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The Association Of Arterial Access Site At Angioplasty With Transfusion And Mortality The M.O.R.T.A.L Study: (Mortality benefit of Reduced Transfusion After PCI via the Arm or Leg)
  1. Alex J Chase (alexander.chase{at}swansea-tr.wales.nhs.uk)
  1. Morriston Regional Heart Centre, United Kingdom
    1. Eric B Fretz (eric.fretz{at}viha.ca)
    1. Victoria Heart Institute Foundation, Canada
      1. William P Warburton
      1. Child and Youth Development Trajectories Research Unit, University of British Columbia, Vancouver, Canada
        1. W Peter Klinke (peter.klinke{at}vhif.org)
        1. Victoria Heart Institute Foundation, Canada
          1. Ronald G Carere
          1. St Paul's Hospital, Vancouver Coastal Health, Canada
            1. David Pi
            1. Department of Pathology and Laboratory Medicine, University of British Columbia, Canada
              1. Brian Berry
              1. Victoria Heart Institute Foundation, Canada
                1. J David Hilton
                1. Victoria Heart Institute Foundation, Canada

                  Abstract

                  Context Bleeding and transfusion following percutaneous coronary intervention are known predictors of mortality. Trans-radial arterial access reduces bleeding and transfusion related to femoral access complications although its association with mortality is unknown.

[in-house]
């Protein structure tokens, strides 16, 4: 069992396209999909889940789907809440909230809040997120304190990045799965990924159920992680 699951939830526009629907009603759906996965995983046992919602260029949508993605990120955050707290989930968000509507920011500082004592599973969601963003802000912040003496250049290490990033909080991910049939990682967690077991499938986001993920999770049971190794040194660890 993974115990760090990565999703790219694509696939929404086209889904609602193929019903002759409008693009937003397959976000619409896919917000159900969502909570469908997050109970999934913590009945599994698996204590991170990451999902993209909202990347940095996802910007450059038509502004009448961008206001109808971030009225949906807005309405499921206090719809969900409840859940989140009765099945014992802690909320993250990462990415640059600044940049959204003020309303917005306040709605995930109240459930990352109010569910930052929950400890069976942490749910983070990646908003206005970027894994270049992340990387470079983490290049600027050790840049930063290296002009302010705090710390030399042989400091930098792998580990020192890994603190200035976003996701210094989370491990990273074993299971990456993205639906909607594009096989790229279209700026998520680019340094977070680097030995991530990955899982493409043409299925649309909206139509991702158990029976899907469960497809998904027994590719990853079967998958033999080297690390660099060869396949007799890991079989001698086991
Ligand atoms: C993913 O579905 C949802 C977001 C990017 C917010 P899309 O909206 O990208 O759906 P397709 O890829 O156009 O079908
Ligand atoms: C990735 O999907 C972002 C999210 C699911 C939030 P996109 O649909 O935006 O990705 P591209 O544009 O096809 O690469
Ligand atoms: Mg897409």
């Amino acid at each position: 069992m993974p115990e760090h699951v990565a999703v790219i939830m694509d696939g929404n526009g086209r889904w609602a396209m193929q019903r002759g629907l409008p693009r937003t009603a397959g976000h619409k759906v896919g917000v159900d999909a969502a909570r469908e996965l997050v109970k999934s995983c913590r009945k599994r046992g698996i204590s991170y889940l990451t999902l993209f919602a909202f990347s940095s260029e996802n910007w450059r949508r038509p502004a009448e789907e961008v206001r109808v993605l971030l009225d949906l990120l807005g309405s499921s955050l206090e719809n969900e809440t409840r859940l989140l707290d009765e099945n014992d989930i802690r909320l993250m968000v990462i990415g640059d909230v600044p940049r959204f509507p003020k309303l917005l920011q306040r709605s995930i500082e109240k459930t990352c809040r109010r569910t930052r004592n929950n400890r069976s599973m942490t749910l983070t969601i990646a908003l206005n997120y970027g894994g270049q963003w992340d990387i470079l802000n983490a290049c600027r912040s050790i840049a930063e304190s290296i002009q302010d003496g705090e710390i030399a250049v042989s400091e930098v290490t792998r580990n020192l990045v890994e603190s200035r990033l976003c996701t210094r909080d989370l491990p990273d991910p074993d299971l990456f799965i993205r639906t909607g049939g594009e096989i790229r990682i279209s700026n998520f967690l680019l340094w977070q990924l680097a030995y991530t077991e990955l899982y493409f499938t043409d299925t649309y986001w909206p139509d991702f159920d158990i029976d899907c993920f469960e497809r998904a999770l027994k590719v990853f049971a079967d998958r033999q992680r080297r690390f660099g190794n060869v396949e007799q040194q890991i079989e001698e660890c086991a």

Objective To determine the association of arterial access site (radial or femoral) with transfusion and mortality in unselected percutaneous coronary interventions.

                  Design, Setting and Patients By data linkage of 3 prospectively collated Provincial registries, we analysed 38,872 procedures in 32,822 patients in British Columbia. The association between access site, transfusion and outcomes was assessed by logistic regression, propensity score matching and probit regression.

                  Main Outcome Measures 30 day and 1 year mortality.

                  Results 1,134 (3.5%) patients had at least one blood transfusion. Transfused patients had a significantly increased 30 day and 1 year mortality, adjusted odds ratio (OR) 95% Confidence Interval (CI) 4.01 (3.08 - 5.22) and 3.58 (2.94-4.36) respectively. By probit regression the absolute increase in risk of death at 1 year (ARR) associated with receiving a transfusion was 6.78%. The number needed to treat was 14.74 (prevention of 15 transfusions required to "avoid" one death). Radial access halved transfusion rate. After adjustment for all variables radial access was associated with a significant reduction in 30 day and 1 year mortality, odds ratio 0.64 (0.49-0 .82) and 0.83 (0.71-.98) respectively (all p < .001).

                  Conclusions In a registry of all-comers to PCI, trans-radial access was associated with a halving of transfusion rate and a reduction in 30 day and 1 year mortality.

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